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Garth Drabinsky leaves a Toronto court house in this file photo.Charla Jones/The Globe and Mail

Garth Drabinsky, the Toronto theatre mogul jailed for fraud, will have to spend Thanksgiving weekend in prison, as a court hearing that had been scheduled for Friday on whether he deserves bail while the Supreme Court of Canada mulls his bid for an appeal was postponed.

The Ontario Court of Appeal was set to hear arguments from Mr. Drabinsky's lawyers on Friday. But court officials said the matter had been adjourned until Tuesday morning.

Last month, a three-judge panel of the court refused to overturn Mr. Drabinsky's two fraud convictions, which came after a trial of him and his business partner, Myron Gottlieb.

The judges did trim their sentences, however, with Mr. Drabinsky facing five years in prison and Mr. Gottlieb four. There was no word on whether Mr. Gottlieb would file a bail application.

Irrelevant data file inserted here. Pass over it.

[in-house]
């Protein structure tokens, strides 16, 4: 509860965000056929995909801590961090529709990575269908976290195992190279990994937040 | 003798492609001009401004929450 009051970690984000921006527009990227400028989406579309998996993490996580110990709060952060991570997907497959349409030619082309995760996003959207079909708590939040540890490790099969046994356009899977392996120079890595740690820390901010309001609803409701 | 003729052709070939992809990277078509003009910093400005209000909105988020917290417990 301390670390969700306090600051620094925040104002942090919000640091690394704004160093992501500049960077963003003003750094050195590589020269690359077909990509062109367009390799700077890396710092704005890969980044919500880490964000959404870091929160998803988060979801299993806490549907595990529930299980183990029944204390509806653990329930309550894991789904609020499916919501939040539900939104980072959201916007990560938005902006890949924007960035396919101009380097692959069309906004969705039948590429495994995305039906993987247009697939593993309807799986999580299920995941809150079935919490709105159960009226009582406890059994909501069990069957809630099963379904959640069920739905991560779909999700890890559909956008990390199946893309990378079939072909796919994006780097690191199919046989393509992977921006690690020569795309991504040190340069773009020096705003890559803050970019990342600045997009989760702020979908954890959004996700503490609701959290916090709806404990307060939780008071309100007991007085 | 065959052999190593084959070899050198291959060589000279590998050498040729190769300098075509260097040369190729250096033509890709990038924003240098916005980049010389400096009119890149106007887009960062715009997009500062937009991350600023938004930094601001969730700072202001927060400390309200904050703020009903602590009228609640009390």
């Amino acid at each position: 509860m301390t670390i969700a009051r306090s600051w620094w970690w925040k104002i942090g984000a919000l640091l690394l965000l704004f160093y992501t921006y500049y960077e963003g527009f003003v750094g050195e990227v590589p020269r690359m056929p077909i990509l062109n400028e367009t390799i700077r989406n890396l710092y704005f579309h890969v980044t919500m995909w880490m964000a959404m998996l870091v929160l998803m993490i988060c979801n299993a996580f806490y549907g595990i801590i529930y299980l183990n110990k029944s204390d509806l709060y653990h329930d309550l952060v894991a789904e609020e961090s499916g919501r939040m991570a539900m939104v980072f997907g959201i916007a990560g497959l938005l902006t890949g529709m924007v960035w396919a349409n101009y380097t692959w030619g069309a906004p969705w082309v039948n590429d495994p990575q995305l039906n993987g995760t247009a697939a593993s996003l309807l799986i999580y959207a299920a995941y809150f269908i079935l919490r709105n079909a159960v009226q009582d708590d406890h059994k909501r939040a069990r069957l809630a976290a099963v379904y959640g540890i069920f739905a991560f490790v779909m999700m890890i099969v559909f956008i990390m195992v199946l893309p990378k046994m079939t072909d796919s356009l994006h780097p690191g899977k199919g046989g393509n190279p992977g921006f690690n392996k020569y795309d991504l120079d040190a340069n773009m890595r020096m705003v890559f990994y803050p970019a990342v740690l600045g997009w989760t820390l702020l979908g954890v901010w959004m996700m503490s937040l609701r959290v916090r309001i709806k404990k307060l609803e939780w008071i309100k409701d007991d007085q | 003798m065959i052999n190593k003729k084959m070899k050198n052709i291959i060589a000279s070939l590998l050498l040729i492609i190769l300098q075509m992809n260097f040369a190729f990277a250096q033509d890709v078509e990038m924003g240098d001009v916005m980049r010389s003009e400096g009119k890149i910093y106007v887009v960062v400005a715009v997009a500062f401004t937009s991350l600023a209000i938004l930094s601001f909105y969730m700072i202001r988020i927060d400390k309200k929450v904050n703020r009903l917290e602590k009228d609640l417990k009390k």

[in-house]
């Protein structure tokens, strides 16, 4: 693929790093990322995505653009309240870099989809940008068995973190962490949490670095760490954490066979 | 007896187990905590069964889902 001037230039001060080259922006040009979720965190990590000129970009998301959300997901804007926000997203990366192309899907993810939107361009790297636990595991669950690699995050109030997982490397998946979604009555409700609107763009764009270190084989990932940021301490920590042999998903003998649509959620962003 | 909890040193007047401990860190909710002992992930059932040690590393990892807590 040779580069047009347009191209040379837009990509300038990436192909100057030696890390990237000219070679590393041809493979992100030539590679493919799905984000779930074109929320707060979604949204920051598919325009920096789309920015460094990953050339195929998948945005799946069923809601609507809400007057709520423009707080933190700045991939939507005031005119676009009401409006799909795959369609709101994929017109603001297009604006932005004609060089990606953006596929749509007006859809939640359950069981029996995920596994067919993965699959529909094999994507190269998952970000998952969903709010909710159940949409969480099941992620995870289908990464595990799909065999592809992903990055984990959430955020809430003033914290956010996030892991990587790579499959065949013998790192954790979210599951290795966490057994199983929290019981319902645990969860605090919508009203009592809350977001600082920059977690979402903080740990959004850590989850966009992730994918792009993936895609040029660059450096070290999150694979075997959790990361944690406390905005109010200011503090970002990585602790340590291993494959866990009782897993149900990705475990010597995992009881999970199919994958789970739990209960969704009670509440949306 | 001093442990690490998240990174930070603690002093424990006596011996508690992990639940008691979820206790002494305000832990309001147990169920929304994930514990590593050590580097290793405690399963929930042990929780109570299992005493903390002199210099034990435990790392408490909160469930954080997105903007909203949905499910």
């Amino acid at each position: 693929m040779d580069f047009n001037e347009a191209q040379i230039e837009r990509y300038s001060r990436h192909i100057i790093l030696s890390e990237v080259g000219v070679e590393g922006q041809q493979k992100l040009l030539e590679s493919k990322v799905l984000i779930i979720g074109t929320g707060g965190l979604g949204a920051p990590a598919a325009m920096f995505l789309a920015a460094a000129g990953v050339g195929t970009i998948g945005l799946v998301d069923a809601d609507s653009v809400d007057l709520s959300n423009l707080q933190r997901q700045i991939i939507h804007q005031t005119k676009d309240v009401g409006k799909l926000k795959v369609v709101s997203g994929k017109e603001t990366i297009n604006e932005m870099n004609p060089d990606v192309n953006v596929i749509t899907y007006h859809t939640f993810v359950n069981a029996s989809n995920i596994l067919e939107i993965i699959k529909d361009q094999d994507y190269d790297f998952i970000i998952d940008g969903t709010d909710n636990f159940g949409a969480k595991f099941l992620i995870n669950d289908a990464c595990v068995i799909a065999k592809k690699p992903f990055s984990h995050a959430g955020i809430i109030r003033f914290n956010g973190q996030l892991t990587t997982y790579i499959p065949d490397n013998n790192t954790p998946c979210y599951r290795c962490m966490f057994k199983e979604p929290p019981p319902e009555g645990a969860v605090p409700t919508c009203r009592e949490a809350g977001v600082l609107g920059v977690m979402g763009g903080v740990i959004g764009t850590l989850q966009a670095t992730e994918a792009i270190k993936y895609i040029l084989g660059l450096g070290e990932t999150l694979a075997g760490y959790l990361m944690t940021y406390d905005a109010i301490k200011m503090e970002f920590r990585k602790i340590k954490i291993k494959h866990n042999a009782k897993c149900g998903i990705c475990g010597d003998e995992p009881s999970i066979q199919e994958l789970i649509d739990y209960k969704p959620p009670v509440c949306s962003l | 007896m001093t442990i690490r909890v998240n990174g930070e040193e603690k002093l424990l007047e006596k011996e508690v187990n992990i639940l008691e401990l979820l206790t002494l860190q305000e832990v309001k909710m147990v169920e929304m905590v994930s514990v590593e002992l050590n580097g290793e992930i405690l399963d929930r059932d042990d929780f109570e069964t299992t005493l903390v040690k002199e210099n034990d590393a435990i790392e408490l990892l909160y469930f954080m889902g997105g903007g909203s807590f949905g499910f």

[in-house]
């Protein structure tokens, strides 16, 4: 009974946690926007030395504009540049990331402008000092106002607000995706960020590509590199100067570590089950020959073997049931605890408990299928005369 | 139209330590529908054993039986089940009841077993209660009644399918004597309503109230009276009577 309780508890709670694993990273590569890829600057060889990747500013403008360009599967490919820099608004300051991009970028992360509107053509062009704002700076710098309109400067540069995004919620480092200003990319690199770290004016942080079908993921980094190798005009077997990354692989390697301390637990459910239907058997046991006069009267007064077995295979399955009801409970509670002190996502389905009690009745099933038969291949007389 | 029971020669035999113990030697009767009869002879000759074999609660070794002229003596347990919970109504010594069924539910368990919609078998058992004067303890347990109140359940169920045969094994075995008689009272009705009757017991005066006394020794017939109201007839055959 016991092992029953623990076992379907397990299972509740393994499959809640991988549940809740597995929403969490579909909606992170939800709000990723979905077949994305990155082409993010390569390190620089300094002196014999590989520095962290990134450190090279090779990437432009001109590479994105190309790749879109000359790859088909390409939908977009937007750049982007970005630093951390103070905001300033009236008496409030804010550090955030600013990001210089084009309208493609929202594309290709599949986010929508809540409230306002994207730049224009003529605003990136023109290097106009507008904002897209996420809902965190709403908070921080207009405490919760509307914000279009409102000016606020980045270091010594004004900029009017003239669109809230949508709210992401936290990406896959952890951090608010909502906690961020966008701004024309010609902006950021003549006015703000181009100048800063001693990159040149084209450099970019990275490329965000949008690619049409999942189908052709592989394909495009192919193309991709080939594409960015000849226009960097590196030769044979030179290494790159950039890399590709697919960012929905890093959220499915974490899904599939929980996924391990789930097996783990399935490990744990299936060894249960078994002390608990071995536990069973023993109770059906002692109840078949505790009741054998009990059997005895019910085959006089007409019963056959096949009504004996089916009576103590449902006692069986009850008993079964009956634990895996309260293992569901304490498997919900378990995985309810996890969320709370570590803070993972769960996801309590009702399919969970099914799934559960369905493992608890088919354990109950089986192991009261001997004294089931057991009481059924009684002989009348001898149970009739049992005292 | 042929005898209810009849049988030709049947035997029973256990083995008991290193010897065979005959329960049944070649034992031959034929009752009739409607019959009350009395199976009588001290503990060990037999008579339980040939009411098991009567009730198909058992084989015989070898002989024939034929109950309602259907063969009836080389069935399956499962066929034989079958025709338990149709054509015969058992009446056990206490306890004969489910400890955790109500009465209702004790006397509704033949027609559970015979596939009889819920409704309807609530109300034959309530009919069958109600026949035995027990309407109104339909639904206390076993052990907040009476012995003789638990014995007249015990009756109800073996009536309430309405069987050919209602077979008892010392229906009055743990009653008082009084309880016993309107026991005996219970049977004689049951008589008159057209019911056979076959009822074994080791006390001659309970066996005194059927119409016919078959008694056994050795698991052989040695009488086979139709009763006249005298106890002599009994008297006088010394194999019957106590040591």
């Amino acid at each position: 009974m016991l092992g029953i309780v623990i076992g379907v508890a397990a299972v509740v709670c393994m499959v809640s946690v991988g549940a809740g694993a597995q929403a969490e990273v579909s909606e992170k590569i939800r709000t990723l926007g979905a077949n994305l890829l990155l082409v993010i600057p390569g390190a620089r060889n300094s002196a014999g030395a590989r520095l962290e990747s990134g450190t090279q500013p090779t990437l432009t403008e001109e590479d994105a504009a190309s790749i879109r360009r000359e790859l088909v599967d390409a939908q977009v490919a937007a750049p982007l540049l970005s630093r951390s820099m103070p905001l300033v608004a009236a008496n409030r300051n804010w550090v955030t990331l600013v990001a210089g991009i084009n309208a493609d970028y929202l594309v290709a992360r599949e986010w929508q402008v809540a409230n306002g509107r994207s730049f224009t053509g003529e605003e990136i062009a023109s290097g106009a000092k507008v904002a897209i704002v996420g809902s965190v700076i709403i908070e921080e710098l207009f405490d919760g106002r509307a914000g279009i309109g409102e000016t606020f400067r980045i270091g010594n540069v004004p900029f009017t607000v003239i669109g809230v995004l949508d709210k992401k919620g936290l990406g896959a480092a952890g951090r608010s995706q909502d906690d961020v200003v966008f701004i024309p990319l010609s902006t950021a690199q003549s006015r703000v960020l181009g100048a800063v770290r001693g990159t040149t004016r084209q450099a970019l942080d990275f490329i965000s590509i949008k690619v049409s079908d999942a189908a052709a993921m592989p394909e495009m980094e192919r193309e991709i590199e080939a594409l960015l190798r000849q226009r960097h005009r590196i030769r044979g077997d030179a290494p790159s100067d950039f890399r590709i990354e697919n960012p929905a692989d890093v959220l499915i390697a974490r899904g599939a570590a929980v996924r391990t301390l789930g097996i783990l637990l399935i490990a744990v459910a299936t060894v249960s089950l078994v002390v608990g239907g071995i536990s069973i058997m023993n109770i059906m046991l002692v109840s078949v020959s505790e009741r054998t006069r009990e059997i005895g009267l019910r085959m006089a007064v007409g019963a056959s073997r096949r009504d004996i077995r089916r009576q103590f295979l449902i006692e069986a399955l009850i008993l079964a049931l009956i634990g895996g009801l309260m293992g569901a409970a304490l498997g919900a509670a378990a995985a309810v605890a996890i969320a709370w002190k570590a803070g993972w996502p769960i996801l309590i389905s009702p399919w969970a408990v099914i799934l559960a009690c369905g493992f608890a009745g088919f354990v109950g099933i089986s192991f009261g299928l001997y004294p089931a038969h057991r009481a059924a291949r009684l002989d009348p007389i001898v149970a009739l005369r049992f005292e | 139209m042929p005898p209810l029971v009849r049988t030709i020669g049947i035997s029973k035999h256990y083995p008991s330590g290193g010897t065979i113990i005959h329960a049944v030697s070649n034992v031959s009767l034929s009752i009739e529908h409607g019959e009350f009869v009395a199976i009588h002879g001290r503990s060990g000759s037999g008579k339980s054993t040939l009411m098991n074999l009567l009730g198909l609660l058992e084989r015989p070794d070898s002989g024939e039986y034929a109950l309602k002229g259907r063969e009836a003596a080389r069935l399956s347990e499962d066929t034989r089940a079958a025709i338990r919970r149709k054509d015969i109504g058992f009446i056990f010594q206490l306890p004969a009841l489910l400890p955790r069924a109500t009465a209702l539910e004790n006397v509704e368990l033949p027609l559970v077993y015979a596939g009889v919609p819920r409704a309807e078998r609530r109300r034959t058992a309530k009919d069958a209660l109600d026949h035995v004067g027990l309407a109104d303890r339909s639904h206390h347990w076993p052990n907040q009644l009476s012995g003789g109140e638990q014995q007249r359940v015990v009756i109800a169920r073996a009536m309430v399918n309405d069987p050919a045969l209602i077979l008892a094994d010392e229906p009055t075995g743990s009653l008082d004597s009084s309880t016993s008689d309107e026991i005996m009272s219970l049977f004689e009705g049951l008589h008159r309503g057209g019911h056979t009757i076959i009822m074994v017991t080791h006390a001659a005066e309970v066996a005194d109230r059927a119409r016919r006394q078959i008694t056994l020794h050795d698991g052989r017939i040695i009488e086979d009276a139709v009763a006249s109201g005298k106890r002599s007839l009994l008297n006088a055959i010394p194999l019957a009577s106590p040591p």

Their company, Livent Inc., was once dominant on the Canadian theatre scene. But it fell apart in bankruptcy in 1998 costing investors an estimated $500-million.

Madam Justice Mary Lou Benotto of the Ontario Superior Court sentenced Mr. Drabinsky to seven years in prison and Mr. Gottlieb to six years after ruling the men systematically misstated the financial results of Livent between 1993 and 1998.

The pair appealed that ruling to the Ontario Court of Appeal, which upheld the convictions last month but reduced Mr. Drabinsky's sentence to five years and Mr. Gottlieb's to four. Both have been in prison since the failed appeal.

This week, Mr. Drabinsky moved to ask the Supreme Court of Canada to hear his case, and requested bail pending the appeal. His appeal to the Supreme Court is not automatic -- the top court could refuse to hear the case.

The saga has been closely watched in Canada's business community because it is extremely rare for senior executives of a publicly traded company to be charged with fraud or to serve time in jail in Canada.

Livent went public in 1991 and became the largest live theatre company in North America until it collapsed in 1998 after new owners said they had uncovered evidence of accounting improprieties.